"Other than bits and bytes, I don't know what to expect," Folsom says. "So making a September deadline for some Warner product seems very difficult."
Station automation and server vendors, which need to integrate their products with the new HD catch servers to replicate standard-def workflows, also haven't been given units to vet. "I'm assuming it's a competent box, but I haven't seen one yet," says Rick Stora, product manager for Avid's Sundance automation business, of the Warner Bros./CBS/Ascent box. "We'll be getting one here and testing it against our system, and hopefully we can get that all done before they start showing up at stations."
Grass Valley, whose K2 Capture Service software handles faster-than-real-time transcoding of files between Pathfire boxes and its K2 servers for a few dozen stations, also has yet to test the Warner Bros/CBS/Ascent box. However, Ed Casaccia, Grass Valley's director of product marketing for servers, doesn't expect big problems.
"The issues of doing it in HD are largely the ones that were there in SD," Casaccia says. "It's transcoding, in that the transport codec and the playout codec are not the same."
GDMX began testing the catch server for the new Warner Bros./CBS/Ascent platform, which is code-named Pitch Blue, last week. According to Derek Powell, senior VP and general manager of GDMX, if the testing goes smoothly, Warner Bros. is still confident the new platform could be deployed in September.
"If things go fairly well, and all of the project tasks line up accordingly, making a September time line is going to be doable," says Powell, who estimates that it would take about a month to roll out boxes to 800 stations. But he emphasizes that the joint venture won't move forward until the box has been thoroughly tested: "We're taking this project very diligently to make sure we get it right the first time, so we don't have to deal with problems downstream."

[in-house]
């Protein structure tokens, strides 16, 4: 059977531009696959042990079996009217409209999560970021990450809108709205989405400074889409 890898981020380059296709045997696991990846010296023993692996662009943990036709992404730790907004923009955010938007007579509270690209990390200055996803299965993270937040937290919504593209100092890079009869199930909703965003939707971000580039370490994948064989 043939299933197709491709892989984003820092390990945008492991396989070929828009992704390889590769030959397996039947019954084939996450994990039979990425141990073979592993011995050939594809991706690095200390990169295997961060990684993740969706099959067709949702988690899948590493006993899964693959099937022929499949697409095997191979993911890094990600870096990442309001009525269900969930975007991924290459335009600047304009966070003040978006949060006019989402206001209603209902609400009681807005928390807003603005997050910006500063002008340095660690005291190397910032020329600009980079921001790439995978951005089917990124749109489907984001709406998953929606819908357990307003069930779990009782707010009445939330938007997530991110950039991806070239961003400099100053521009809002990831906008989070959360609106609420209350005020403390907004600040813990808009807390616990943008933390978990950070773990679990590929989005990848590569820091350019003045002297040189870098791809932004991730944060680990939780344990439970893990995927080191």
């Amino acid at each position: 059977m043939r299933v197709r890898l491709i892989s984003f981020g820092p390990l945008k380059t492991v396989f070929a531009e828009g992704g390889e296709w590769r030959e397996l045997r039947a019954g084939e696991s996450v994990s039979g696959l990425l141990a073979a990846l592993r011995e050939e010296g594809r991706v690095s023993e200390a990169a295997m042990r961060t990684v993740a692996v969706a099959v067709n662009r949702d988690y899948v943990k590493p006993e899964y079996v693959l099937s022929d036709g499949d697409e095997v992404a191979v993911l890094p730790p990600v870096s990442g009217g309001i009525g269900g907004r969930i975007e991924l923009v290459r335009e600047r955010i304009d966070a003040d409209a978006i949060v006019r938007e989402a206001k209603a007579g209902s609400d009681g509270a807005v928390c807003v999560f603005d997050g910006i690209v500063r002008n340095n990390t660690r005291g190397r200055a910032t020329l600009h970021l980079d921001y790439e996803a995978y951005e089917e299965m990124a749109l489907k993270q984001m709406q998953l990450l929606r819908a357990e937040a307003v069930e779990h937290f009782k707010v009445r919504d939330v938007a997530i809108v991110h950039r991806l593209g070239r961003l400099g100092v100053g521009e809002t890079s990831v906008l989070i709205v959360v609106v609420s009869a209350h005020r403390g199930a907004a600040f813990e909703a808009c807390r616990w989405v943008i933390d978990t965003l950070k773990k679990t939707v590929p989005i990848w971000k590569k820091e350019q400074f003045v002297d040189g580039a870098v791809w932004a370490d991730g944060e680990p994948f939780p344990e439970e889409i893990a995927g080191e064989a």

Some station sources suggest that Warner Bros. is in a rush to get the new box deployed because some of its contracts with Pathfire for distribution are expiring this fall, while CBS has another year to play with. But Powell says that GDMX has a deal with Pathfire to keep distributing its content until the new platform is deployed, and that it is motivated to expedite the rollout because stations are clamoring for more HD content. "There is a sense of urgency to support the syndication distribution folks for this season, but it's more from a business requirement than a contractual requirement," he says.
CBS, which has been delivering syndicated shows like Jeopardy! as linear HD satellite feeds since September 2007, isn't in a huge rush to start pumping shows through the new platform, according to Bob Seidel, CBS VP of advanced technology. "Warner Bros. is a lot closer to airdate than we are," Seidel says. "We're probably a year out at least from needing to have systems rolled out, so we don't have quite the same urgency they do."
The Warner Bros./CBS/Ascent box features separate inputs for Warner Bros. and CBS satellite feeds and two terabytes of usable storage, enough for several days' worth of content. It will have the ability to output either HD or SD, based on stations' requirements.
According to Seidel, the new box will automatically receive MPEG-4 feeds of HD shows in linear fashion based on instructions sent to the box from CBS; i.e., a 30-minute show will take 30 minutes to record. But the box will also have an Internet backchannel to repair files, as well as the ability to insert last-minute commercials, a key feature of standard-def Pathfire boxes.
Moreover, the new box will have the ability to play shows directly to air under the control of a station's automation system, something Pathfire boxes didn't do. While Seidel won't recommend that practice to CBS-owned stations, because it lacks redundancy, that feature was requested by many broadcasters. It gives smaller-market stations that haven't yet purchased an HD playout server for commercials and syndicated content the option to use a single box to get HD shows on-air.Says Seidel: "That was a consistent request we heard from stations."